Monday, November 22, 2010
I met my first Weihnachtsstollen in 1979 when I was doing a semester abroad in Germany. I lived with an elderly woman who had survived the firebombing of Dresden in the second World War, then escaped with her husband and the clothes on their backs just ahead of the Iron Curtain. Grossmutti, as I called her, baked her stollen (which is also known as Dresden Stollen) in late November or early December, then placed the well-wrapped loaves "im Kammer" (which meant in the unheated vestibule closet) for a few weeks.
The big reveal came the last Advent Sunday before Christmas, when at coffee time she'd bring out strong German coffee and slices of this delicious, yeasty, eggy bread full of dried fruit and nuts. Resting for those weeks allowed the fruitiness to permeate the sweet bread. It's fragrant and rich and delicious. Did I say delicious?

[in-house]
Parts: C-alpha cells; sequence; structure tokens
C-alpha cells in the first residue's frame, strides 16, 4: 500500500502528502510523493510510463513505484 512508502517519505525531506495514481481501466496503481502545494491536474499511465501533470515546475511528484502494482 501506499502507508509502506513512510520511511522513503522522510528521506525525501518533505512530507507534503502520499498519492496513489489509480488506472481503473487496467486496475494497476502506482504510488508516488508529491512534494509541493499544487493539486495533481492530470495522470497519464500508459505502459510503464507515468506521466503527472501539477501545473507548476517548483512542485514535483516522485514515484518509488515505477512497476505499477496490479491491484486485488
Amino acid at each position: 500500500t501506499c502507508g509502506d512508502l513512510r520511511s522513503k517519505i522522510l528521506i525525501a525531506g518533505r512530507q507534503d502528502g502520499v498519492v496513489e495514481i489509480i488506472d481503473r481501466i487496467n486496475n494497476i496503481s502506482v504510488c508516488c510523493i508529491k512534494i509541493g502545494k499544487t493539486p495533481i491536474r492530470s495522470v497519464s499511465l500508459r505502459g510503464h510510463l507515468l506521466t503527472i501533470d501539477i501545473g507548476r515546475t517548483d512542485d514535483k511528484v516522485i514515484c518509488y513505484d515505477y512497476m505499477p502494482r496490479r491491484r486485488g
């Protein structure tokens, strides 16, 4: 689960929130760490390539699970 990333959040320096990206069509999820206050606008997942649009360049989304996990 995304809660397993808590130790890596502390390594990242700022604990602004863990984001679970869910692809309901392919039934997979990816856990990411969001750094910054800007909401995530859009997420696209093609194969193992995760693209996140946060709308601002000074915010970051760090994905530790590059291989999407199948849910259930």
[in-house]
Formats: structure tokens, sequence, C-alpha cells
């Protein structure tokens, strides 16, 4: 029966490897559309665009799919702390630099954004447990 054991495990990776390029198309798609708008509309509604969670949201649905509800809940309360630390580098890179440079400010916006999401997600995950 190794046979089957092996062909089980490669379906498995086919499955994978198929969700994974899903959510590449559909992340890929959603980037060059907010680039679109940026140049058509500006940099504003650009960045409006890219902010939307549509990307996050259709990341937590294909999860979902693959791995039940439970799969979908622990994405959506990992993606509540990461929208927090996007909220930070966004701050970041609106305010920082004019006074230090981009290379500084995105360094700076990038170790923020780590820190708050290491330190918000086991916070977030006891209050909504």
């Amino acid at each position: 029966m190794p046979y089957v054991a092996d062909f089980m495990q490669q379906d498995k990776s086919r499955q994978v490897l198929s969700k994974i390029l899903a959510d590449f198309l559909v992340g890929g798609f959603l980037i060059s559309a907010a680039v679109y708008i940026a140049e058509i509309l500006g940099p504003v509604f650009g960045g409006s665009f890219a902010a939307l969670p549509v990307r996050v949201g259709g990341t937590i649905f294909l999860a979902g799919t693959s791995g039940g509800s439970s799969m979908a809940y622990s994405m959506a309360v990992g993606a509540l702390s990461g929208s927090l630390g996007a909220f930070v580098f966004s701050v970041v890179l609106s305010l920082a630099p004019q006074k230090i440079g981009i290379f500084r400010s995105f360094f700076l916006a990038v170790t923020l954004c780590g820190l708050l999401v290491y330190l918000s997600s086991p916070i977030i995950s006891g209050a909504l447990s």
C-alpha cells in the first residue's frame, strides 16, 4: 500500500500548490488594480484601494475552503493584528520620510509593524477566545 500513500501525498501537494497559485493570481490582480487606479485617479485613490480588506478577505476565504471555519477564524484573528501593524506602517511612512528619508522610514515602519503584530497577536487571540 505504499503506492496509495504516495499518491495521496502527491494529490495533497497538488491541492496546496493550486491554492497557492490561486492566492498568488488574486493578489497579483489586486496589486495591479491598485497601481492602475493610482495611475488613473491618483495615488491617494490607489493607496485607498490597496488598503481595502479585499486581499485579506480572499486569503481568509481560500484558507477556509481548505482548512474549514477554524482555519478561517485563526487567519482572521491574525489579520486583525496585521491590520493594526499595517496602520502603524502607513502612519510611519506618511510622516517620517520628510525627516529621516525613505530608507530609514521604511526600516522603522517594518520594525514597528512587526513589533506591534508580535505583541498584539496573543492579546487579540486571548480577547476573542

Baking Weihnachtsstollen is an all day affair. Simply mixing all of the ingredients together until smooth takes a good long time, even in a mixer. And it kind of wrecks your kitchen!
Now you're thinking "start the coffee, the stollen's coming out of the oven!" aren't you. But remember Grossmutti's practice -- a couple of weeks at least tightly wrapped and stored away. It's hard, so hard, not to taste a slice right out of the oven, but look at how beautiful it is!
And so am I.